This portion of the opinion concludes with an acknowledgment that “cyberspace communications raise new issues by virtue of the distinctive nature of the technology,” and offers numerous suggestions to practitioners on addressing these issues, including (1) information needed to prevent a Web site communication from being false and misleading should be readily available to people who use it and not numerous clicks away from the main pages; (2) key disclaimers should be provided on click-through boxes or pages that require visitors to verify reading the information before they can proceed; (3) to ensure receipt of messages sent to them, lawyers may want to send confirmatory messages; (4) standardize the responses visitors can make to Web pages; (5) include disclaimers on Web sites stating that they are not intended to solicit clients outside particular jurisdictions; and (6) follow other rules that are applicable to any representation, including compliance with other Rule 1.7 prohibitions and with conflict-of-interest and confidentiality rules.*

Opinion 302 also addresses ethics issues that are raised for lawyers when responding to requests for bids on legal services that prospective clients post on the Internet. Noting that Opinion 2001-1 (2000) of the Association of the Bar of the City of New York (ABCNY) approves of this practice—with restrictions—Opinion 302 views bidding on the Internet as a “potentially positive development in more efficiently matching attorneys and clients seeking legal services.”

Since the lawyer’s response, however, is a form of communication about his or her services, the Rule 7.1 false-or-misleading standard applies to lawyers participating in Internet-based bidding for legal services. According to Opinion 302, “Claims lawyers make about their services must be evaluated in light of their likelihood to mislead or deceive their intended recipient.” Although agreeing with ABCNY’s basic premise, Opinion 302 diverges from the New York opinion as is consistent with the differences between the two jurisdictions’ ethics rules. First, the D.C. opinion permits a lawyer to pay a fee for access to Web sites that contain postings for legal work. Comment [6] to Rule 7.1 “permits a lawyer to pay another person for channeling professional work to the lawyer,” including payment of fees charged by these programs. However, lawyers paying to participate in a Web-based bidding service must inform potential clients in their bids of the consideration paid to access the Web site and the effect, if any, of this payment on the proposed fee.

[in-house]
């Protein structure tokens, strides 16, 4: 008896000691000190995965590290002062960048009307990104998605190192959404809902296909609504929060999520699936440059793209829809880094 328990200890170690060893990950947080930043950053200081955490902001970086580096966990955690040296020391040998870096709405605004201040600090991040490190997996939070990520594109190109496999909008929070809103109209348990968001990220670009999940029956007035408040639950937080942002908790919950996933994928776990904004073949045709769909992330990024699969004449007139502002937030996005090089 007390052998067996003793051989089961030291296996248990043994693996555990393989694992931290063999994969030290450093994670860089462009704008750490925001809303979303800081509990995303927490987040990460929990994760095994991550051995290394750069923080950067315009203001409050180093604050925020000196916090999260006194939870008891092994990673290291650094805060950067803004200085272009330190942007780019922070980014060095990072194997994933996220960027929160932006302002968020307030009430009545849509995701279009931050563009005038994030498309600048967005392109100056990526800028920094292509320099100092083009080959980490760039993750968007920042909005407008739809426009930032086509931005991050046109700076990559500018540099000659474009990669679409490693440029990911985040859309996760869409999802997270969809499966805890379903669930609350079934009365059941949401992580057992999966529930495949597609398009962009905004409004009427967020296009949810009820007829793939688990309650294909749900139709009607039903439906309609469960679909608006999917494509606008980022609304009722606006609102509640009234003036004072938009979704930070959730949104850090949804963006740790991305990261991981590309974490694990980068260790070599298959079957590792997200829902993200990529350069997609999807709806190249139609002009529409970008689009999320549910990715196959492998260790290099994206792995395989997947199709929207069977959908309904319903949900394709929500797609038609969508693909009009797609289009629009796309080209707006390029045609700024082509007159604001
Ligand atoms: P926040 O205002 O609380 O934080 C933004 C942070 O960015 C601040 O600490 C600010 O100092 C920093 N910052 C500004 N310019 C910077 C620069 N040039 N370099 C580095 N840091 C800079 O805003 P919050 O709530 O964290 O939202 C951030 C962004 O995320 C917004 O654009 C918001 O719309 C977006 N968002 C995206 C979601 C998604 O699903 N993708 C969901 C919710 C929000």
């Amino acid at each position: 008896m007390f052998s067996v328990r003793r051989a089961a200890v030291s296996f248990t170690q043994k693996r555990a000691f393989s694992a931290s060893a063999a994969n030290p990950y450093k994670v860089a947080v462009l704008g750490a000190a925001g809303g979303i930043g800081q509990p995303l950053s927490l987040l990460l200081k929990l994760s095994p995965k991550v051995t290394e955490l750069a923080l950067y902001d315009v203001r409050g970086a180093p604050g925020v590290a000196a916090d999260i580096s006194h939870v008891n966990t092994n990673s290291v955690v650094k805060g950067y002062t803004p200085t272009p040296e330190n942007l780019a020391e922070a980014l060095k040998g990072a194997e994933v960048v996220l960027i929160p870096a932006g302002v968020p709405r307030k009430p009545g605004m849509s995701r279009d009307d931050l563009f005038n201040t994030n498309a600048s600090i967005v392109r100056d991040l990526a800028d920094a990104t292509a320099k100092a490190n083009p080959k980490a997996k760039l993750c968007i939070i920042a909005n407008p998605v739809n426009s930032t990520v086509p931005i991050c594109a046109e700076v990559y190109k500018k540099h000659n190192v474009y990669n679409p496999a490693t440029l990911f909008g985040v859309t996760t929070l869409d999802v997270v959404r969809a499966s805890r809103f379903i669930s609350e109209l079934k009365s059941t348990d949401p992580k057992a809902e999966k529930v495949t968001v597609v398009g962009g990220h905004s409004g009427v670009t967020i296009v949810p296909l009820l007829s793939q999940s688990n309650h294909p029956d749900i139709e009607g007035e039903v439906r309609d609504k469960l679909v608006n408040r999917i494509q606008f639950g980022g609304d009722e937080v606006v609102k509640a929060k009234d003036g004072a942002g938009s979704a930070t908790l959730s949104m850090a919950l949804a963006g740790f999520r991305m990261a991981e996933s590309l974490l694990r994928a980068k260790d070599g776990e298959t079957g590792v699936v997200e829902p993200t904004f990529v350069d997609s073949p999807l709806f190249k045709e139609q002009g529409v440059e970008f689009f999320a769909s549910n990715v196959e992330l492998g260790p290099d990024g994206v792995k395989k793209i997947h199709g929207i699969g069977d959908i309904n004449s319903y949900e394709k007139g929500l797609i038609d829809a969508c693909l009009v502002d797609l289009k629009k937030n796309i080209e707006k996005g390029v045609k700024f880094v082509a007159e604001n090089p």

Second, Opinion 302 rejects ABCNY’s requirement that clients, not lawyers, must initiate all communications. The requirement does not apply in the District of Columbia because local rules do not make the same distinction drawn by the New York rules between advertising and soliciting. Rather, soliciting employment through an intermediary is prohibited only if the solicitation uses false or misleading statements. And in further contrast to the ABCNY opinion, Opinion 302 permits the Internet service to assist lawyers in responding to bids, but only to ensure compliance with the “potential clients’ informational needs.”

On some issues, however, the D.C. opinion agrees with the ABCNY opinion. Any fee a law firm pays to a service provider cannot be linked to or be contingent on the amount of legal fees the firm receives from the posted project, because this arrangement would violate Rule 5.4’s prohibition against sharing legal fees with nonlawyers. Similarly, Opinion 302 comments favorably on the ABCNY discussion of potential confidentiality and conflict-of-interest problems, including that lawyers must ensure that Web sites they are bidding on have taken adequate steps to protect against these problems.

* Many of these suggestions are derived from Walter A. Effross, A Web Site Checklist, Legal Times, Mar. 1, 1999.

Ethics counsel Susan D. Gilbert and Ernest T. Lindberg are available for telephone inquiries at 202-737-4700, ext. 231 and 232.